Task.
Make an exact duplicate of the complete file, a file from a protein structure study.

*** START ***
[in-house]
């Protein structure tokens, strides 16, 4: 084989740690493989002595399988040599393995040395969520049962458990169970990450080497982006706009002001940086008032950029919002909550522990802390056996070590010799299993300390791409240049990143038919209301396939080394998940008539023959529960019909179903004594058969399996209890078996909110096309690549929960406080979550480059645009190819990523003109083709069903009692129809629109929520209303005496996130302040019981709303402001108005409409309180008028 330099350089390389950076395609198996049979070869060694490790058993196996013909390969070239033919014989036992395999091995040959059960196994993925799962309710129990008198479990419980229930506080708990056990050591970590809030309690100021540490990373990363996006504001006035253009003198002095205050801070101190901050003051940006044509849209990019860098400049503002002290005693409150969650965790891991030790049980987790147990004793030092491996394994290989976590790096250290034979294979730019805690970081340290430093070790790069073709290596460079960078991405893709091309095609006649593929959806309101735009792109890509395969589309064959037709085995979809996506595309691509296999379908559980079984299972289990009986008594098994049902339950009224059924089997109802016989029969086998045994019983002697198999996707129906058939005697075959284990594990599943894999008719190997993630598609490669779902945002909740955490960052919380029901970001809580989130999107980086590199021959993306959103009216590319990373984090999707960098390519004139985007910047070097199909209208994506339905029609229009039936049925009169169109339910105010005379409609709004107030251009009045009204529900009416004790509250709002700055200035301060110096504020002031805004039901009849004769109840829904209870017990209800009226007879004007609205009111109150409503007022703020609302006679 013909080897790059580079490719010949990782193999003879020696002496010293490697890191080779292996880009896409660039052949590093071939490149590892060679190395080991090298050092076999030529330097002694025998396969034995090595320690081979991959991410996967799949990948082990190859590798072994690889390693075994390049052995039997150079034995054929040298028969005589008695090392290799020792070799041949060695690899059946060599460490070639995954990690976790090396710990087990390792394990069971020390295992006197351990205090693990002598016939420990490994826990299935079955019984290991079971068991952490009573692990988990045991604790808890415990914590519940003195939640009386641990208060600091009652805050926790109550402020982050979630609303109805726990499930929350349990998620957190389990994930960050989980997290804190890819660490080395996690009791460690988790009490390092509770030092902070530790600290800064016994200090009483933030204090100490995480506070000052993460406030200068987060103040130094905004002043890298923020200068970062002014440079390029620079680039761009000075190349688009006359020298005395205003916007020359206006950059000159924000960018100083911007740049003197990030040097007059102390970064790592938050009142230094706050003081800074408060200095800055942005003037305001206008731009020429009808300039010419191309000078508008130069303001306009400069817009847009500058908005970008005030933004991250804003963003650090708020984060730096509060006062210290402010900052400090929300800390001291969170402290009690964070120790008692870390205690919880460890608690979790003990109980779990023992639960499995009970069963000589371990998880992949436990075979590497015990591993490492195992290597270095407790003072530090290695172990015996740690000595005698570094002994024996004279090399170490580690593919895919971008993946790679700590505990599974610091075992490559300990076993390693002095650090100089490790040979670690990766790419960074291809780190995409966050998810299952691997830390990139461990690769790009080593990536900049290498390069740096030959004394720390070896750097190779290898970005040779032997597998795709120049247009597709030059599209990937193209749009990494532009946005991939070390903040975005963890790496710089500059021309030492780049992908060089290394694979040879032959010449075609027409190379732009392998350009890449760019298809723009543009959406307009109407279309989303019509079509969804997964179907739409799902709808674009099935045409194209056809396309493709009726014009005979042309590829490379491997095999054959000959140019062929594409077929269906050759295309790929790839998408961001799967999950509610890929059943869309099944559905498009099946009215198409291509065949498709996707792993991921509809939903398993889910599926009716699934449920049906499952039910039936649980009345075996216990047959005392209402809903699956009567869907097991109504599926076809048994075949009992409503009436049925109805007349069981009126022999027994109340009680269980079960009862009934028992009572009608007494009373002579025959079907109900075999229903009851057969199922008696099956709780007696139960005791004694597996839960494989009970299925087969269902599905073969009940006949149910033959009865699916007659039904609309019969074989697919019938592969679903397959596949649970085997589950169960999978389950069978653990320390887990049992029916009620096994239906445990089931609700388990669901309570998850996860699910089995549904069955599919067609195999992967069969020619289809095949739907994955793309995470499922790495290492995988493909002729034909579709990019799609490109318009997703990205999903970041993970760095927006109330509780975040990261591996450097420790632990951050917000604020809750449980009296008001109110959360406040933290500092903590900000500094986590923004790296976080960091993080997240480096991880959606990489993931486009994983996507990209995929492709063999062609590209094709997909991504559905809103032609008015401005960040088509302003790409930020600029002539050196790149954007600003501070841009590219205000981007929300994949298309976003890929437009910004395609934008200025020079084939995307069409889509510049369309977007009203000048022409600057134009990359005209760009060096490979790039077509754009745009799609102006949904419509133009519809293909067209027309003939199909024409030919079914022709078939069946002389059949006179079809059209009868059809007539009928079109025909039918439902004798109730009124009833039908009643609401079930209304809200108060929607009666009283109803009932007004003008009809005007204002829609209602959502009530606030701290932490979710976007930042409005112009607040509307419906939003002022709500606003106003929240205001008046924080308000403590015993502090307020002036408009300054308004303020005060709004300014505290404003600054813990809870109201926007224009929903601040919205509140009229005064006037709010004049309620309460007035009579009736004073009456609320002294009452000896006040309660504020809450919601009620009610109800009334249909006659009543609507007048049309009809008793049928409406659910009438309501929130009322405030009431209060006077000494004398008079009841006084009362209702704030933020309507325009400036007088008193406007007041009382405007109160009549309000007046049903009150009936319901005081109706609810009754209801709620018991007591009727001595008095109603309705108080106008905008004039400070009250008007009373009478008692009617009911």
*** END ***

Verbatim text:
[in-house]
């Protein structure tokens, strides 16, 4: 084989740690493989002595399988040599393995040395969520049962458990169970990450080497982006706009002001940086008032950029919002909550522990802390056996070590010799299993300390791409240049990143038919209301396939080394998940008539023959529960019909179903004594058969399996209890078996909110096309690549929960406080979550480059645009190819990523003109083709069903009692129809629109929520209303005496996130302040019981709303402001108005409409309180008028 330099350089390389950076395609198996049979070869060694490790058993196996013909390969070239033919014989036992395999091995040959059960196994993925799962309710129990008198479990419980229930506080708990056990050591970590809030309690100021540490990373990363996006504001006035253009003198002095205050801070101190901050003051940006044509849209990019860098400049503002002290005693409150969650965790891991030790049980987790147990004793030092491996394994290989976590790096250290034979294979730019805690970081340290430093070790790069073709290596460079960078991405893709091309095609006649593929959806309101735009792109890509395969589309064959037709085995979809996506595309691509296999379908559980079984299972289990009986008594098994049902339950009224059924089997109802016989029969086998045994019983002697198999996707129906058939005697075959284990594990599943894999008719190997993630598609490669779902945002909740955490960052919380029901970001809580989130999107980086590199021959993306959103009216590319990373984090999707960098390519004139985007910047070097199909209208994506339905029609229009039936049925009169169109339910105010005379409609709004107030251009009045009204529900009416004790509250709002700055200035301060110096504020002031805004039901009849004769109840829904209870017990209800009226007879004007609205009111109150409503007022703020609302006679 013909080897790059580079490719010949990782193999003879020696002496010293490697890191080779292996880009896409660039052949590093071939490149590892060679190395080991090298050092076999030529330097002694025998396969034995090595320690081979991959991410996967799949990948082990190859590798072994690889390693075994390049052995039997150079034995054929040298028969005589008695090392290799020792070799041949060695690899059946060599460490070639995954990690976790090396710990087990390792394990069971020390295992006197351990205090693990002598016939420990490994826990299935079955019984290991079971068991952490009573692990988990045991604790808890415990914590519940003195939640009386641990208060600091009652805050926790109550402020982050979630609303109805726990499930929350349990998620957190389990994930960050989980997290804190890819660490080395996690009791460690988790009490390092509770030092902070530790600290800064016994200090009483933030204090100490995480506070000052993460406030200068987060103040130094905004002043890298923020200068970062002014440079390029620079680039761009000075190349688009006359020298005395205003916007020359206006950059000159924000960018100083911007740049003197990030040097007059102390970064790592938050009142230094706050003081800074408060200095800055942005003037305001206008731009020429009808300039010419191309000078508008130069303001306009400069817009847009500058908005970008005030933004991250804003963003650090708020984060730096509060006062210290402010900052400090929300800390001291969170402290009690964070120790008692870390205690919880460890608690979790003990109980779990023992639960499995009970069963000589371990998880992949436990075979590497015990591993490492195992290597270095407790003072530090290695172990015996740690000595005698570094002994024996004279090399170490580690593919895919971008993946790679700590505990599974610091075992490559300990076993390693002095650090100089490790040979670690990766790419960074291809780190995409966050998810299952691997830390990139461990690769790009080593990536900049290498390069740096030959004394720390070896750097190779290898970005040779032997597998795709120049247009597709030059599209990937193209749009990494532009946005991939070390903040975005963890790496710089500059021309030492780049992908060089290394694979040879032959010449075609027409190379732009392998350009890449760019298809723009543009959406307009109407279309989303019509079509969804997964179907739409799902709808674009099935045409194209056809396309493709009726014009005979042309590829490379491997095999054959000959140019062929594409077929269906050759295309790929790839998408961001799967999950509610890929059943869309099944559905498009099946009215198409291509065949498709996707792993991921509809939903398993889910599926009716699934449920049906499952039910039936649980009345075996216990047959005392209402809903699956009567869907097991109504599926076809048994075949009992409503009436049925109805007349069981009126022999027994109340009680269980079960009862009934028992009572009608007494009373002579025959079907109900075999229903009851057969199922008696099956709780007696139960005791004694597996839960494989009970299925087969269902599905073969009940006949149910033959009865699916007659039904609309019969074989697919019938592969679903397959596949649970085997589950169960999978389950069978653990320390887990049992029916009620096994239906445990089931609700388990669901309570998850996860699910089995549904069955599919067609195999992967069969020619289809095949739907994955793309995470499922790495290492995988493909002729034909579709990019799609490109318009997703990205999903970041993970760095927006109330509780975040990261591996450097420790632990951050917000604020809750449980009296008001109110959360406040933290500092903590900000500094986590923004790296976080960091993080997240480096991880959606990489993931486009994983996507990209995929492709063999062609590209094709997909991504559905809103032609008015401005960040088509302003790409930020600029002539050196790149954007600003501070841009590219205000981007929300994949298309976003890929437009910004395609934008200025020079084939995307069409889509510049369309977007009203000048022409600057134009990359005209760009060096490979790039077509754009745009799609102006949904419509133009519809293909067209027309003939199909024409030919079914022709078939069946002389059949006179079809059209009868059809007539009928079109025909039918439902004798109730009124009833039908009643609401079930209304809200108060929607009666009283109803009932007004003008009809005007204002829609209602959502009530606030701290932490979710976007930042409005112009607040509307419906939003002022709500606003106003929240205001008046924080308000403590015993502090307020002036408009300054308004303020005060709004300014505290404003600054813990809870109201926007224009929903601040919205509140009229005064006037709010004049309620309460007035009579009736004073009456609320002294009452000896006040309660504020809450919601009620009610109800009334249909006659009543609507007048049309009809008793049928409406659910009438309501929130009322405030009431209060006077000494004398008079009841006084009362209702704030933020309507325009400036007088008193406007007041009382405007109160009549309000007046049903009150009936319901005081109706609810009754209801709620018991007591009727001595008095109603309705108080106008905008004039400070009250008007009373009478008692009617009911």